As a last (but not final) criticism, the premise of having a multi-state political convention be the reason to drive people into the silos creates some further issues. The silos are portrayed as having spaces extending from the central hub for farming, manufacturing, etc. The silo residents are also described as largely having no idea that there are other silos in the world. Most of the residents think they are alone in the world. As vibrations will travel a long distance below ground (and a really far distance in stone/tightly compacted earth) the silos would have to be positioned miles from each other to prevent such vibration transmission.

Yet the campaign event that drives everyone into the silos suggests that each silo opening is close enough to the others to permit people to hear the activities at each adjacent location. It is also a short walk from one silo to the next. If the silos were that close together, then the residents in each silo would have easily heard activities in adjacent silos.

The one brief moment of respite in the book was when the political party responsible for this mess is revealed. I laughed.

Read Wool. Enjoy it. Skip the rest of the series.

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Review: Waiting Out Winter

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Posted on : 10/02/2017 01:55:00 PM | By : Dann | In : , , ,

Waiting Out Winter Waiting Out Winter by Kelli Owen
My rating: 3 of 5 stars

A 3-star review. Really more of a 2.5-star review.

Thought this was going to be a suspense/horror book. Not really a lot of either involved. Perhaps that explains my response as I was expecting this to involve some level of horror that simply was not there.

A fairly pedestrian "something bad happens and some people survive" storyline. The characters were not terribly engaging.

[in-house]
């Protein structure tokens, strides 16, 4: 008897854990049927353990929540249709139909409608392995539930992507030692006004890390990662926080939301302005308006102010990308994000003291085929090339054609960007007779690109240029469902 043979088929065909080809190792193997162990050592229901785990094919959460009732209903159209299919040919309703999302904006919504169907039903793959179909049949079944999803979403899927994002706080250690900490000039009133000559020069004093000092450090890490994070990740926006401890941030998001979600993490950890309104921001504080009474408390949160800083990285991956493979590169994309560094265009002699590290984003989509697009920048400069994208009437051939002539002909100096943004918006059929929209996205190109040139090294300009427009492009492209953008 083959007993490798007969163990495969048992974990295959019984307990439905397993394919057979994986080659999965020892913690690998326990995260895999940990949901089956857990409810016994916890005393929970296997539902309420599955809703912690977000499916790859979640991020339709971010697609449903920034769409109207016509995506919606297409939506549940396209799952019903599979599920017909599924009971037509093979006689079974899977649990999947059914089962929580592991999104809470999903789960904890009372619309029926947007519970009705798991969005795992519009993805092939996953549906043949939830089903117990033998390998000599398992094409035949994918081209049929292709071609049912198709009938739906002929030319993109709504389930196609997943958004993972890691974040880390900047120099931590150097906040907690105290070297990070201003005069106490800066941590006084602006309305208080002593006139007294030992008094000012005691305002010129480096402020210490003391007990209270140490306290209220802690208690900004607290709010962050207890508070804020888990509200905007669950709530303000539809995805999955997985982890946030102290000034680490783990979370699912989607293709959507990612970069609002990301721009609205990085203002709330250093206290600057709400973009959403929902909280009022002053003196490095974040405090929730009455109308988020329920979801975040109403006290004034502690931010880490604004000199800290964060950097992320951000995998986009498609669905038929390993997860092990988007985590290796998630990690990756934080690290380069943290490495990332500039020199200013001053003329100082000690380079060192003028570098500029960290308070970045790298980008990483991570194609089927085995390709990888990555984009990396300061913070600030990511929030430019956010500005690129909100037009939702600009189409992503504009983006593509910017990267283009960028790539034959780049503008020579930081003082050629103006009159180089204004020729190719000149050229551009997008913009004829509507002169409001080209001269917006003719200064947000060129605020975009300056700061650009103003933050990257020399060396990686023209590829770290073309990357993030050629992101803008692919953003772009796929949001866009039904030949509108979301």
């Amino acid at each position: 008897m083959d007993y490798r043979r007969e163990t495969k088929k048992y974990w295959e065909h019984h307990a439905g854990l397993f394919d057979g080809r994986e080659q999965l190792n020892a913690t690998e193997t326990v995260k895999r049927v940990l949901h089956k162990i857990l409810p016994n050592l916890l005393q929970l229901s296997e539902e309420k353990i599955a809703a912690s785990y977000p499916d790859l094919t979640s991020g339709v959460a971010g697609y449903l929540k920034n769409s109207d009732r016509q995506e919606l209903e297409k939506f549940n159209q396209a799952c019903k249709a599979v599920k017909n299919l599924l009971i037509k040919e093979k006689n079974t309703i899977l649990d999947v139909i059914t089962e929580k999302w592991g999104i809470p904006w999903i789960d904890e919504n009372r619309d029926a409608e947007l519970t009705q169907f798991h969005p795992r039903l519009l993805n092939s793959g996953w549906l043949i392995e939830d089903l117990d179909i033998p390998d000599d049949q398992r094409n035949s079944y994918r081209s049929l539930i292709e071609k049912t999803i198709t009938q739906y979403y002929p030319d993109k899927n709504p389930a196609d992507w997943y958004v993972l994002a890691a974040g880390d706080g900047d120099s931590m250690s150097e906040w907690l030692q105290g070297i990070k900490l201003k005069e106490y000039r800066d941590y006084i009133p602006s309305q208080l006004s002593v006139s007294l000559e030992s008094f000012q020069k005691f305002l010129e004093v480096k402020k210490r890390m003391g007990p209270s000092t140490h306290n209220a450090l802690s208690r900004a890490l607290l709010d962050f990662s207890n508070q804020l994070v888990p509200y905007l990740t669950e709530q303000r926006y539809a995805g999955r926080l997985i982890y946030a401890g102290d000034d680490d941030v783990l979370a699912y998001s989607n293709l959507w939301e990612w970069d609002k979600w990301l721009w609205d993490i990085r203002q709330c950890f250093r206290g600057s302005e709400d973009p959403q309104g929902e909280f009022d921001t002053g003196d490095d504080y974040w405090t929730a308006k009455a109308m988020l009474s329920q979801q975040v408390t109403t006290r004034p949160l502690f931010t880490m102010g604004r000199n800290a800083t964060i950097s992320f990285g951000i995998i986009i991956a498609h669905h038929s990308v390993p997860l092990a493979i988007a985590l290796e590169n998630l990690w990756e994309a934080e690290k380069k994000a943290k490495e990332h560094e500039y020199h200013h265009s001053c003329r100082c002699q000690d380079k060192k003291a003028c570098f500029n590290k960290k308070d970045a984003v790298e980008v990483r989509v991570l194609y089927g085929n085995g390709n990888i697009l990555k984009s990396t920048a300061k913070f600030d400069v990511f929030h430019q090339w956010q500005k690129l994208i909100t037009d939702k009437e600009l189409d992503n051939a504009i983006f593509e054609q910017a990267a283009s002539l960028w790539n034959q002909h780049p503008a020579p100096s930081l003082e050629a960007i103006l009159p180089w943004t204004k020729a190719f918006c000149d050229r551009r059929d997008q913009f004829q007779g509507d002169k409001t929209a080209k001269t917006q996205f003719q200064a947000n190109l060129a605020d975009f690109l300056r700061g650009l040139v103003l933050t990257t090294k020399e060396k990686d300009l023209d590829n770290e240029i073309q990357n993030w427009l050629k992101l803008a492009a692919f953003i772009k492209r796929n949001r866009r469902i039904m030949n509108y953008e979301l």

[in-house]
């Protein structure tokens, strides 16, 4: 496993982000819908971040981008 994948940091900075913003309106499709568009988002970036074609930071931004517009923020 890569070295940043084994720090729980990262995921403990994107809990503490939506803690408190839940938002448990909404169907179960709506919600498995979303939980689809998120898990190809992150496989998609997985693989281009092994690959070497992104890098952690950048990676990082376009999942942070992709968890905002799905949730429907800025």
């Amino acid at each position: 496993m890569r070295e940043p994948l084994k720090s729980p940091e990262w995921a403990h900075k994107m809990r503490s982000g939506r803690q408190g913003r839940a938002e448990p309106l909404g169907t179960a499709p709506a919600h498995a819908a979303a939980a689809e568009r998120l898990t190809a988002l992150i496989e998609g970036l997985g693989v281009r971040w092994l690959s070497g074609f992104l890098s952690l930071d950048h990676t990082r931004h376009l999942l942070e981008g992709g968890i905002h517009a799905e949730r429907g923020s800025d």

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Review: Fae: The Wild Hunt

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Posted on : 9/29/2017 02:02:00 PM | By : Dann | In : , ,

Fae: The Wild Hunt Fae: The Wild Hunt by Graham Austin-King
My rating: 3 of 5 stars

This is a 3-star review. Really more of a 2.5-star review.

The world building is interesting. The characters also have a lot of potential.

But this is not a complete story. It is the opening to a good story. It appears to be the beginning of a multi-book saga. The book sets up plenty of conflicts, but it resolves none of them.

As a secondary nitpick, one of the societies involved has a significant physical barrier to keep outsiders from attacking them and maintains a capable and highly competent sailing fleet. When faced with the prospect of being an over-populated nation of islands, how do they respond?

By becoming traders? By becoming a place where wealth can be safely deposited?

Nope. They turn into bloodthirsty pirates abroad who have respect for hard work and private industry at home. Erg.

This book could have been so much more, but it ended up being so much less.

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Review: Black City Saint

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Posted on : 9/28/2017 02:18:00 PM | By : Dann | In : , ,

Black City Saint Black City Saint by Richard A. Knaak
My rating: 2 of 5 stars

This is a 2-star review.

While I have enjoyed some of the author's books in the Dragonlance series, this book was quite disappointing.

Most of the characters were pretty two-dimensional. The female lead character was the most frustrating as she had no existential motivation. She loved the male lead character because she loved him.

The plot was pretty straight-forward; mostly a hard-boiled detective does some detecting-with-magic-thrown-in. The setting (roaring 20s Chicago) was uninteresting.

The only redeeming character in the book was the dragon.